A Postmortem on a Hacked MetroAir: Part Three

We covered a lot about the how, what, when and wheres of how MetroAir got attacked. In this final post of the series I wanted to shift the discussion a little. While our software wasn’t running the most current version and our backup policies weren’t what they once were, the true cause of the hack was the ability to hack at one of the executive’s passwords for the forums.

We all hear how important security is and deep down we know what we should be doing, but do we? You may think  why do I need a complicated password for my forum account. What can a hacker really do by logging into the forum. Well unfortunately for us, we saw what happened. As an Administrator on the forums, great power comes with great responsibility (and great unfettered access to the guts of the system). So you’re a pilot. You can’t change the themes on the forums or mess around with access for others, so maybe you are wondering why password security on VA website matters to you. I guess the answer to that question depends on how much you ? MetroAir. If a hacker gains unauthorized access to your forums and begins to post using your account content that is objectionable and in violation of the rules, it’s very possible that you will be terminated and banned from the airline. While we often will allow rehires for simply being terminated due to inactivity (even tho we may ask you to prove your commitment), terminations due to behavior or failure to abide by some of our most core policies will keep you out and may take a long time before being allowed back. Can we prove that it wasn’t you? Maybe. It depends on how good the hacker was. Ultimately though, you are responsible for your accounts. It’s your job to safeguard those authentication details and make sure they aren’t shared with anyone else. Or to say it in much more direct terms, it’s your butt that is in the hotseat.

Despite how much we all care about this VA, there are much more secre details about your personal identity flying across the internet these days from financial information to medical details. If you don’t want your neighbor to know how much $ you make and why you got that suspicious blood test at the doctor’s office last week, you should probably care just as much to make sure some unscrupulous individual trolling the internet doesn’t get that information either.

Are you motivated yet to start improving your security practices? You SHOULD be!

First, make sure you are running an antivirus program. Viruses and trojans are hidden much more cleverly now. With websites becoming much more media intensive and running other applications like java in the background, simply visiting a website with plugins enabled can infect your machine. Trust the websites you visit but more importantly, make sure you’ve got some protection. It may not just be a website that can infect you; downloads, transferring files from a USB drive (which I have recently heard at a tech conference being equivalated to sharing needles) and via e-mail.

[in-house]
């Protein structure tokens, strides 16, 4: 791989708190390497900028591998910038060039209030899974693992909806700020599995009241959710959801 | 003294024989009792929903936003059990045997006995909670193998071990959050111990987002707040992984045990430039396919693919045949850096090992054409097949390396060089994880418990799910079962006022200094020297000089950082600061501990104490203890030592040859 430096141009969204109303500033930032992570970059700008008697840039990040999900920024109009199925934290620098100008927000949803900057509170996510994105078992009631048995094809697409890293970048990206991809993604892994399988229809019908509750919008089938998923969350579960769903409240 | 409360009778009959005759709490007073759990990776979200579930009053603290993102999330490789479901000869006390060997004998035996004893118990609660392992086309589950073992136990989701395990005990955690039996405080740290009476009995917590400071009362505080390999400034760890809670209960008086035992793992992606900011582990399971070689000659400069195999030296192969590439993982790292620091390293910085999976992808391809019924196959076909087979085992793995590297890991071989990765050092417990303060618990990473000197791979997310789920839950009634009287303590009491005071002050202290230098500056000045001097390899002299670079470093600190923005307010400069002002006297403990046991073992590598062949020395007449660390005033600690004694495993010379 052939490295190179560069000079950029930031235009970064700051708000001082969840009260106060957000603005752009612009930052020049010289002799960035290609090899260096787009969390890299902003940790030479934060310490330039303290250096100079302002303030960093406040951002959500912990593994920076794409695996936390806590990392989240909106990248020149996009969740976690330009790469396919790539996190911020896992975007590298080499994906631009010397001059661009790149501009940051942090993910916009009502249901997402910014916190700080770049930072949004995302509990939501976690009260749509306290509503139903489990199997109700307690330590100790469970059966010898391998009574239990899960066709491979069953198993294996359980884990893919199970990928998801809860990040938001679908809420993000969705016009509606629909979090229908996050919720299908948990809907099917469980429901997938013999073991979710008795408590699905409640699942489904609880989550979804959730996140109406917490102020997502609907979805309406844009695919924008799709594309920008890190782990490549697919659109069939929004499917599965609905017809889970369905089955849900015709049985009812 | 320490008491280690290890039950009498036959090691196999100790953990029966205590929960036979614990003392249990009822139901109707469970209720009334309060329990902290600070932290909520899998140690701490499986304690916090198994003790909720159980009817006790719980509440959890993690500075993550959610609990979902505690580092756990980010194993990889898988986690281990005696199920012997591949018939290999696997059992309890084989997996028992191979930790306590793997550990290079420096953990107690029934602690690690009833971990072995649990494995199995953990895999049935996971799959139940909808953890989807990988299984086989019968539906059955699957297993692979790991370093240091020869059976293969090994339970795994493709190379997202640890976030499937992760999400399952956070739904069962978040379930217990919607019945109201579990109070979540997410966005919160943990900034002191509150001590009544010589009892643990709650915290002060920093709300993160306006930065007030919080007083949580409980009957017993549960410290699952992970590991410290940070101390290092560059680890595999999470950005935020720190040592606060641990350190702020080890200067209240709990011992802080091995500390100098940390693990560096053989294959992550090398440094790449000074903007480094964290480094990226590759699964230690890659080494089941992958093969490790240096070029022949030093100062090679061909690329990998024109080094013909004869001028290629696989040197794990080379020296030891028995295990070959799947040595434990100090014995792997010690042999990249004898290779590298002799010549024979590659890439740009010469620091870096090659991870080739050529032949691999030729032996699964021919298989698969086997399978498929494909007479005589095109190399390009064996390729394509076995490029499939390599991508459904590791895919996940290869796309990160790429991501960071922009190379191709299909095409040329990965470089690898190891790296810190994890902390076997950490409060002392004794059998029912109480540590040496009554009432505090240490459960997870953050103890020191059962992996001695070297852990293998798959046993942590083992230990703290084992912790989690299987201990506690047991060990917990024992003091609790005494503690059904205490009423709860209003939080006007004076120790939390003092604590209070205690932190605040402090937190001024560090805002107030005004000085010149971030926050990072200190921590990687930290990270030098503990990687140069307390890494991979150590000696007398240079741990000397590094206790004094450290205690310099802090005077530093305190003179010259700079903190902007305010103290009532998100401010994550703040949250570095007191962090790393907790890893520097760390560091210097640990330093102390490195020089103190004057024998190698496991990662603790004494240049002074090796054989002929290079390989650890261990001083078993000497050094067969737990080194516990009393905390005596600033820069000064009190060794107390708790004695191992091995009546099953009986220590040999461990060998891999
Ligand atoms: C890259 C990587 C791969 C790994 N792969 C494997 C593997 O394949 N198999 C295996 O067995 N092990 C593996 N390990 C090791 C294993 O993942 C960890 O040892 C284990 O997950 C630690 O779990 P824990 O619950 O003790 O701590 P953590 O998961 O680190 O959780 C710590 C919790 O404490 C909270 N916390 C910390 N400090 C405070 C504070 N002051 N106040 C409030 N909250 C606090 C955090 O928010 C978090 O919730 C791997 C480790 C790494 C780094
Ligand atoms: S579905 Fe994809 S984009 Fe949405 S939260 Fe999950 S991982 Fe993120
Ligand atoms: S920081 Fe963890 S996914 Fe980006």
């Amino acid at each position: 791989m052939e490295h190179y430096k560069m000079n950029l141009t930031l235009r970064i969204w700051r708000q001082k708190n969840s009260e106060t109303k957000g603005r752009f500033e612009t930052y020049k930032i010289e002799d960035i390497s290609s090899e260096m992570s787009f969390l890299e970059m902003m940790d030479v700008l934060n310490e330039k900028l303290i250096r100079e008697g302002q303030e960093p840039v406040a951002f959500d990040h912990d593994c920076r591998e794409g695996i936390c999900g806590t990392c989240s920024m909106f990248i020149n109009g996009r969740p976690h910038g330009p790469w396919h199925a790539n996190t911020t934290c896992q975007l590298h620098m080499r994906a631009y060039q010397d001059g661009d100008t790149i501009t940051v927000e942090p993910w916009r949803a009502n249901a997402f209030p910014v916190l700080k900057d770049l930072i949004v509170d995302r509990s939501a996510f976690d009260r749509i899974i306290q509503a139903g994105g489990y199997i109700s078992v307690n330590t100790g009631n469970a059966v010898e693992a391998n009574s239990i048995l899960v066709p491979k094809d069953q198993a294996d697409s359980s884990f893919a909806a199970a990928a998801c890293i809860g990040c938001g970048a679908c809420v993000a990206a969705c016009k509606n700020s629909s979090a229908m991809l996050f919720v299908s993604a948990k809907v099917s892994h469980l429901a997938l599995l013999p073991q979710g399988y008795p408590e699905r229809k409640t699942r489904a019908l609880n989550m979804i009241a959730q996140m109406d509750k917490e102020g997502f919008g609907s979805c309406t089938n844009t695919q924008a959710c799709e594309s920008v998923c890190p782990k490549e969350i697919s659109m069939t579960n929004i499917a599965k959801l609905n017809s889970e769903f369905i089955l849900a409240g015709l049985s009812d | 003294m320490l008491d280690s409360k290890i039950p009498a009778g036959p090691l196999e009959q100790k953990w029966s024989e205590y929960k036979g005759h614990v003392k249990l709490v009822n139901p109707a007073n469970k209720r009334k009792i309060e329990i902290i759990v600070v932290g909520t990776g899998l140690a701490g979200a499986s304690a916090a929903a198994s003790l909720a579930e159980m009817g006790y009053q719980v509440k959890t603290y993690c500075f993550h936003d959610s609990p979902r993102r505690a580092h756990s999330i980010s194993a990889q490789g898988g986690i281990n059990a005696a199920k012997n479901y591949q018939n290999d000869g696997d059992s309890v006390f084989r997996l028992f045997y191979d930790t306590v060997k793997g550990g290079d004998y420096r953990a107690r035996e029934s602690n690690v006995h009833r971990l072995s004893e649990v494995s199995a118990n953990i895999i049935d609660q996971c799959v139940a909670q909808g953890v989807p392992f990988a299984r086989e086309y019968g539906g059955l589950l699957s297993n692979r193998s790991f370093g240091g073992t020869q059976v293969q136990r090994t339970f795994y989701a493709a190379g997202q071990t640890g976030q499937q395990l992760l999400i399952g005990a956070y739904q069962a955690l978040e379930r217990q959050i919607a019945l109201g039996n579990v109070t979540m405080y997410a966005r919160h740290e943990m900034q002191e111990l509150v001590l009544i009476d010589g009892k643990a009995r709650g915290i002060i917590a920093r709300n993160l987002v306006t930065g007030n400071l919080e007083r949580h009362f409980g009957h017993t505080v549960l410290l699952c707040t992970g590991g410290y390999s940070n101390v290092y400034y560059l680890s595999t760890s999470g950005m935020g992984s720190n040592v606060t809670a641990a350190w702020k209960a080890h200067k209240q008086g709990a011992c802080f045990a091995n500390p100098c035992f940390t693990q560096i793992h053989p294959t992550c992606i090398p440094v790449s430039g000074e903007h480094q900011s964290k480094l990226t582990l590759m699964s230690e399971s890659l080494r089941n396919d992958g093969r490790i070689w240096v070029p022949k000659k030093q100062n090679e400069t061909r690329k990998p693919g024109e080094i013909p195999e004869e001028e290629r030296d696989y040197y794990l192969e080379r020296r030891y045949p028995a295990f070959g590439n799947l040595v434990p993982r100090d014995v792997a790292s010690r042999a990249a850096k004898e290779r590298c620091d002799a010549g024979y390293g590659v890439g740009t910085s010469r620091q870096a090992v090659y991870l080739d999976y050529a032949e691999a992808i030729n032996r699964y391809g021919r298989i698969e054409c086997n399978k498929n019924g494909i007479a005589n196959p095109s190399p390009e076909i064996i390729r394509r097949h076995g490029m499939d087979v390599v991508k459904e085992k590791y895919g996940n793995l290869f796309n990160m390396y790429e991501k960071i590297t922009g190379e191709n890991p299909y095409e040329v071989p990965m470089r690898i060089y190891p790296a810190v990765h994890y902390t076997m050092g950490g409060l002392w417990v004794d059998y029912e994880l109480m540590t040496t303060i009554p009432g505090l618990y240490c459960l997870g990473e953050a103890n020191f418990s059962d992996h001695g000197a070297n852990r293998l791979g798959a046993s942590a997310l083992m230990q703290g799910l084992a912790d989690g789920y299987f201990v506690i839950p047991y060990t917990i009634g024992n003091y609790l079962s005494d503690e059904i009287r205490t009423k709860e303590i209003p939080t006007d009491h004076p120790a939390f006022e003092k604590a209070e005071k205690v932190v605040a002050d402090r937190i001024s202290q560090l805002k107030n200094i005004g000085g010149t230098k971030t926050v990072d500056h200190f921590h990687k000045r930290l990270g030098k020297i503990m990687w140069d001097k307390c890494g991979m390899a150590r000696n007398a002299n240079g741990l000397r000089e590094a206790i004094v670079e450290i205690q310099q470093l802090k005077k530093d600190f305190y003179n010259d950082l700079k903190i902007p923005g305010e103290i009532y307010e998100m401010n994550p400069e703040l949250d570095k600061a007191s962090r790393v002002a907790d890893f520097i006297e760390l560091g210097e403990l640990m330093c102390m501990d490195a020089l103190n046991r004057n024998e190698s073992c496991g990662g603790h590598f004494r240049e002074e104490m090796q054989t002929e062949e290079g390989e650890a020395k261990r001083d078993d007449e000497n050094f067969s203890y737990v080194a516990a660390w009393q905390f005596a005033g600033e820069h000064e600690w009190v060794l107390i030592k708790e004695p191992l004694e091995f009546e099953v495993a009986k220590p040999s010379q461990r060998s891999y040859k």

Second, use unique passwords for different websites. Don’t use the same password of “IROCK” on every website you visit. If someone is able to figure that you’re not rocking out so much when you create passwords, suddenly your identity has been stolen and someone has access to your finances, your most personal data, and all of the pictures you ever uploaded to Facebook. And let’s be honest, if you don’t want your mother seeing that picture of you when you were so drunk you fell to the street and probably should have used the restroom before leaving the bar, you probably don’t need the world seeing those photos either.

Unique passwords that have no significance can be hard to keep track of. Unique passwords on post-it notes all over your monitor isn’t very secure either. There are a number of password managers out there now that can help you create a password and associate it with a certain username and website. I won’t get into an argument over which the best one is. I use two, one for personal usage and one that is shared with colleagues for business: LastPass and Keypass. There are a few more out there and they are a simple google search away. If you’re worried that it will complicate things for you, put that fear away. I think it actually makes things easier with features like autofill and autologin; You won’t even need to think about authentication to a website again.

The last thing to touch upon in this post is two-factor authentication. A lot of websites are starting to introduce two-factor authentication. The simplist way of explaining it is it combines something you know with something you have to protect your accounts. Something you know is your password. Something you have is your phone (or something else on your person like a code generator or paper with pre-generated codes). If you use GMail, go into your settings and enable it. Hint Hint to MetroAir staff 🙂 Recently Apple introduce two-factor authentication for iTunes accounts. Even the MetroAir blog now has an option for two-factor authentication. It’s certainly something you should be investigating if given the option.

In closing, we hope that the attacks on our beloved VA in the middle of April have really brought security to the forefront for all of you and have you questioning your security a little more and paying attention to your online transactions just a little more. Don’t get too lax because we know that you really do rock!